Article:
42210 30 6 17 0 6 20.0% 35.3%
43102 10 2 5 0 2 20.0% 40.0%
43103 4 2 3 0 2 50.0% 66.7%
43110 9 2 3 0 2 22.2% 66.7%
43200 29 6 11 0 6 20.7% 54.5%
43210 17 4 3 1 3 17.6% 100.0%
43920 41 9 19 0 9 22.0% 47.4%
48102 10 2 7 0 2 20.0% 28.6%

Source: HCUP Nationwide Emergency Department Sample, 2016

Return to Introduction



Table A.7. Different Types of ED Events in the NEDS, 2016

ED Event Number of ED Visits Percent of ED Visits
ED visit in which the patient is treated and released 123,089,247 85.0
ED visit in which the patient is admitted to this same hospital 18,955,851 13.1
ED visit in which the patient is transferred to another short-term hospital 2,363,592 1.6
ED visit in which the patient died in the ED 197,938 0.1
ED visit in which patient is not admitted to the same hospital, destination unknown 235,368 0.2
ED visit in which the patient is discharged alive, destination unknown (but not admitted) 746 0.0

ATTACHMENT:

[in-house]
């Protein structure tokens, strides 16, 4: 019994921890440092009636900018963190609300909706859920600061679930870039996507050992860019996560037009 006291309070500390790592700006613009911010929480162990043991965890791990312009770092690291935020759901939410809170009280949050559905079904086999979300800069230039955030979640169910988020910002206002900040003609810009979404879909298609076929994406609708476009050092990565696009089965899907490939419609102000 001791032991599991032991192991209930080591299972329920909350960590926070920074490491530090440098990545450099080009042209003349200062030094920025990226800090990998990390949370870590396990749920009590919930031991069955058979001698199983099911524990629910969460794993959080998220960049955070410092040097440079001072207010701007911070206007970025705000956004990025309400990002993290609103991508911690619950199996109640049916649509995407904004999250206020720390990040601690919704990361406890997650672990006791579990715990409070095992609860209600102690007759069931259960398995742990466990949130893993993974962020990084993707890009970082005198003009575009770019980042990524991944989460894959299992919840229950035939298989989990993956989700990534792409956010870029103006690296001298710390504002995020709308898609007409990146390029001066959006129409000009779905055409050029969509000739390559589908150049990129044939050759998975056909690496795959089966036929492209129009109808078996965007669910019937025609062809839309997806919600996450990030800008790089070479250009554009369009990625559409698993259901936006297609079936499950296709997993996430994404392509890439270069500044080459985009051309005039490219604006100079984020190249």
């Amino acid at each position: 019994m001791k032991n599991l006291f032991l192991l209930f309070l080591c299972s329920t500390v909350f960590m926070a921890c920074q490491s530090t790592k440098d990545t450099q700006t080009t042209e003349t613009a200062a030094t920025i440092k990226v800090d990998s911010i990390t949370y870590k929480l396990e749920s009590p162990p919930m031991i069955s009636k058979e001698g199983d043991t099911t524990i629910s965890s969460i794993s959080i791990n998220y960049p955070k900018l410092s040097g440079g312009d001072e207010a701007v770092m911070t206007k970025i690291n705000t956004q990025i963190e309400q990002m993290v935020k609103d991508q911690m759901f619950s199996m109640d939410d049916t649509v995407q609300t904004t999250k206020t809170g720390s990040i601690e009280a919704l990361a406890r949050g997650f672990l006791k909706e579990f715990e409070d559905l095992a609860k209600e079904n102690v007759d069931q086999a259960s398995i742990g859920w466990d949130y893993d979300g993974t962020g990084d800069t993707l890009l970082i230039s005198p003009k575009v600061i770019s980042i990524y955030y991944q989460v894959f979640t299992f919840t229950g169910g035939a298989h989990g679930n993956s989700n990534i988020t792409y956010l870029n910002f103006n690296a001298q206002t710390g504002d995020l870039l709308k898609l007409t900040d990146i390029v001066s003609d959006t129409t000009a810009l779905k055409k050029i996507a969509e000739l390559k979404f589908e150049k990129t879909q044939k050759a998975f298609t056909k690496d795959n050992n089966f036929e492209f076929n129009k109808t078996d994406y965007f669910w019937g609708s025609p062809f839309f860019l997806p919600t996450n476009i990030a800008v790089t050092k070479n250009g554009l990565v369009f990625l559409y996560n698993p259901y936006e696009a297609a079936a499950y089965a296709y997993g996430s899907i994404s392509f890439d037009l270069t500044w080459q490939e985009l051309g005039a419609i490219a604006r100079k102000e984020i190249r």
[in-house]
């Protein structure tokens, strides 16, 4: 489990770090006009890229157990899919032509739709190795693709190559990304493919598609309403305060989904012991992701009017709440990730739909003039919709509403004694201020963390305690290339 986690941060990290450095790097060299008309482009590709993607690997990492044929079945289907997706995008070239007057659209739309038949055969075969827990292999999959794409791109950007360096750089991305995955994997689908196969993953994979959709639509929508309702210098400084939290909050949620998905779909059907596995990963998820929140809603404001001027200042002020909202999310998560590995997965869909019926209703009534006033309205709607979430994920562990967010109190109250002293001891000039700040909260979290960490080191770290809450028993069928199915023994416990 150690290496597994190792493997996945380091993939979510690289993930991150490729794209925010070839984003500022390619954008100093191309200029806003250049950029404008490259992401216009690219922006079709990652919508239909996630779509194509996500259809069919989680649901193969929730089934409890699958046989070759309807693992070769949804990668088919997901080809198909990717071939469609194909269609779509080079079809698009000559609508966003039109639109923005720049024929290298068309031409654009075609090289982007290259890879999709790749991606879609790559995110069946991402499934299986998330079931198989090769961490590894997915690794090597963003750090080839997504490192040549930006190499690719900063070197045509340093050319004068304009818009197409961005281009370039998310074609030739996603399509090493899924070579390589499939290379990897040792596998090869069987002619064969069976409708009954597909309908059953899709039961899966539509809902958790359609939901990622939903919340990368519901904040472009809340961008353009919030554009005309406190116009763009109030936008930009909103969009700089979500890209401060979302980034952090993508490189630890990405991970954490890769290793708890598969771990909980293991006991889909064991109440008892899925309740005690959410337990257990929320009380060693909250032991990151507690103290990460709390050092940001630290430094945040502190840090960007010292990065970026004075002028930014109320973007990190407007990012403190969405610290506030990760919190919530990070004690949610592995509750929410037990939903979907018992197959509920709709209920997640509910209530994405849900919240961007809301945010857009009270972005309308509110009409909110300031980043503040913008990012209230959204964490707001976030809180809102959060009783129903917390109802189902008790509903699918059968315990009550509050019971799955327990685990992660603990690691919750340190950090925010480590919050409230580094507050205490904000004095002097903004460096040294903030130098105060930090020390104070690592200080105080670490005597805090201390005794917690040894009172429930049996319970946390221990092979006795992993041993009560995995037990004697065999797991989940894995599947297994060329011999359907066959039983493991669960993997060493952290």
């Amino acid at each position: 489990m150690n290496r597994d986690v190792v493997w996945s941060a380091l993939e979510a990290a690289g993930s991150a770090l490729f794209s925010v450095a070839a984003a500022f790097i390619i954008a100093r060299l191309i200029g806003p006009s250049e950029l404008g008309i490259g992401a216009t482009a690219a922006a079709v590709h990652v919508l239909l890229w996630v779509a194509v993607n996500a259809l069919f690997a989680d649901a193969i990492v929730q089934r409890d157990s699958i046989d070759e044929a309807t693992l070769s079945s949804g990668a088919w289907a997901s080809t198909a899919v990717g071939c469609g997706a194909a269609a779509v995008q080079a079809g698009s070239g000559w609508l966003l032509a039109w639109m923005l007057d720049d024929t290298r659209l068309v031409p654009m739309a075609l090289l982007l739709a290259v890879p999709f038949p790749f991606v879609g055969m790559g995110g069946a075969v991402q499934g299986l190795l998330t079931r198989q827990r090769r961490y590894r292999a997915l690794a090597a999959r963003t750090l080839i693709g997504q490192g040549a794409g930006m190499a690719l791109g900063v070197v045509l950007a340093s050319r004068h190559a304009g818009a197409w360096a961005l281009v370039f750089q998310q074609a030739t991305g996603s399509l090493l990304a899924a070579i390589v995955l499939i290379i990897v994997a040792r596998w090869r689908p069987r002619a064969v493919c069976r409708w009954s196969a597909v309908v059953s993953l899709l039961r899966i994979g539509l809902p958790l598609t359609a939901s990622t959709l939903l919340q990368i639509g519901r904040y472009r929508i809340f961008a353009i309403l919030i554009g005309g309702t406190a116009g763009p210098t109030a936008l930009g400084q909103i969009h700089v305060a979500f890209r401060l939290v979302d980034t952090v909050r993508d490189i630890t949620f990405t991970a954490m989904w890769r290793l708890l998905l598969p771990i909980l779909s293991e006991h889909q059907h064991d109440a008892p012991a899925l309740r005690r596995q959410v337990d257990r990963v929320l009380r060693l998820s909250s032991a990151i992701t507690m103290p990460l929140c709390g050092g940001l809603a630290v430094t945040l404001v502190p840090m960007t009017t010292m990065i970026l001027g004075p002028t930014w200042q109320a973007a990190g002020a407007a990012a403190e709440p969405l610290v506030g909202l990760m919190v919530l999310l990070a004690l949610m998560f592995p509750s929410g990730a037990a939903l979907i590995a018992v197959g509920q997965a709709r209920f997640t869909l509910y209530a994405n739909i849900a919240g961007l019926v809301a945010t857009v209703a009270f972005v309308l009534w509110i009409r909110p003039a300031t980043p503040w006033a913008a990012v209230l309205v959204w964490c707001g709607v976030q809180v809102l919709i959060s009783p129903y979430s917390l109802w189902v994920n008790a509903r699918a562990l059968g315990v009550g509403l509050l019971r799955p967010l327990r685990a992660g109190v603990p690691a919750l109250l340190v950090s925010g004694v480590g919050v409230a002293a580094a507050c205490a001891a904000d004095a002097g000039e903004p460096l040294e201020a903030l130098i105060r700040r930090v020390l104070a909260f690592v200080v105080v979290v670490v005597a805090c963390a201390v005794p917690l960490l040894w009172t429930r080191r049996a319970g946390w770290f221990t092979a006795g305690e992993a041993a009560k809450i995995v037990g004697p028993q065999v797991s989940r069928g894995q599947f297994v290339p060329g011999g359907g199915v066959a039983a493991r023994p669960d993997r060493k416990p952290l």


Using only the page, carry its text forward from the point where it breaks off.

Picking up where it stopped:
Source: HCUP Nationwide Emergency Department Sample, 2016.



Appendix B: Partner-Specific Restrictions

 

The table below enumerates the types of restrictions applied to the 2016 Nationwide Emergency Department Sample. Restrictions include the following types:

Table B.1. Partner-Specific Restrictions

Confidentiality of Hospitals
Limitations on sampling to ensure hospital confidentiality:
  • For a subset of Partners:
    • Prior to collapsing stratum: if there is a "unique" hospital in the State, it is excluded from sampling. "Unique" is defined as the only hospital in the State universe for a stratum. For example, if there is only one rural, non-teaching, trauma level III hospital in a State, then it is excluded from the sampling frame.
    • After sampling: stratifier data elements are set to missing if the stratum had fewer than two hospitals in the universe of the State's hospitals.

 

Confidentiality of Records
Limitations on selected data elements to ensure patient confidentiality:
  • Age (AGE) values greater than 90 are set to 90 for all NEDS records.
  • At least one Partner required ages in years (AGE) to be set to the midpoints of age ranges.
  • At least one Partner requires that admission month (AMONTH) is set to missing on all records.

 

Limited Reporting of Diagnosis Codes for Medical Misadventures and Adverse Effects
  • At least one Partner removes diagnosis codes for medical misadventures and adverse effects from the data files supplied to HCUP.